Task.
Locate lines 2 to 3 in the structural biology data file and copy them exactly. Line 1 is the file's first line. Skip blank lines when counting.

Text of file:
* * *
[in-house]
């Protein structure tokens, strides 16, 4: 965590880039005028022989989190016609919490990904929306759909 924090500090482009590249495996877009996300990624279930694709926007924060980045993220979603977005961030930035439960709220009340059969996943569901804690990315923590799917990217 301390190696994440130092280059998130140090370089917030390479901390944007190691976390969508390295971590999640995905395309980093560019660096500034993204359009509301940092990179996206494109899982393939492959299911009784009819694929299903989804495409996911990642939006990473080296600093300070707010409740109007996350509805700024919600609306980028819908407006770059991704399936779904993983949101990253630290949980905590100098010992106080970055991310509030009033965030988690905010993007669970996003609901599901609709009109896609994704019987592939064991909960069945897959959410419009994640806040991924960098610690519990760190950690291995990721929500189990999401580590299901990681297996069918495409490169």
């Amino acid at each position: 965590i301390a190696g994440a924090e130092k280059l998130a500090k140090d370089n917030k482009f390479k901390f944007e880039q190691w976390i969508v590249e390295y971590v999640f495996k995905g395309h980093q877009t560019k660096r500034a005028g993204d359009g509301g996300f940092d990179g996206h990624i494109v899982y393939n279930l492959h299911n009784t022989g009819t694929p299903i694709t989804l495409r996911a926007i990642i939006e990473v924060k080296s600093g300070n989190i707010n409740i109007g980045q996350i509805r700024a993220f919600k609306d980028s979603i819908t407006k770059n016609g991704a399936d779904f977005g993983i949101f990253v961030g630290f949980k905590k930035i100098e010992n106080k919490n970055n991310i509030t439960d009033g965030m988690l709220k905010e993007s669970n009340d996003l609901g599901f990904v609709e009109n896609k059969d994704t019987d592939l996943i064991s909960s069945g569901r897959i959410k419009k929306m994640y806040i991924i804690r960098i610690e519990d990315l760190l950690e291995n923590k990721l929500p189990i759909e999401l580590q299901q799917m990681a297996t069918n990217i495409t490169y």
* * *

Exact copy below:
């Protein structure tokens, strides 16, 4: 965590880039005028022989989190016609919490990904929306759909 924090500090482009590249495996877009996300990624279930694709926007924060980045993220979603977005961030930035439960709220009340059969996943569901804690990315923590799917990217 301390190696994440130092280059998130140090370089917030390479901390944007190691976390969508390295971590999640995905395309980093560019660096500034993204359009509301940092990179996206494109899982393939492959299911009784009819694929299903989804495409996911990642939006990473080296600093300070707010409740109007996350509805700024919600609306980028819908407006770059991704399936779904993983949101990253630290949980905590100098010992106080970055991310509030009033965030988690905010993007669970996003609901599901609709009109896609994704019987592939064991909960069945897959959410419009994640806040991924960098610690519990760190950690291995990721929500189990999401580590299901990681297996069918495409490169």
């Amino acid at each position: 965590i301390a190696g994440a924090e130092k280059l998130a500090k140090d370089n917030k482009f390479k901390f944007e880039q190691w976390i969508v590249e390295y971590v999640f495996k995905g395309h980093q877009t560019k660096r500034a005028g993204d359009g509301g996300f940092d990179g996206h990624i494109v899982y393939n279930l492959h299911n009784t022989g009819t694929p299903i694709t989804l495409r996911a926007i990642i939006e990473v924060k080296s600093g300070n989190i707010n409740i109007g980045q996350i509805r700024a993220f919600k609306d980028s979603i819908t407006k770059n016609g991704a399936d779904f977005g993983i949101f990253v961030g630290f949980k905590k930035i100098e010992n106080k919490n970055n991310i509030t439960d009033g965030m988690l709220k905010e993007s669970n009340d996003l609901g599901f990904v609709e009109n896609k059969d994704t019987d592939l996943i064991s909960s069945g569901r897959i959410k419009k929306m994640y806040i991924i804690r960098i610690e519990d990315l760190l950690e291995n923590k990721l929500p189990i759909e999401l580590q299901q799917m990681a297996t069918n990217i495409t490169y």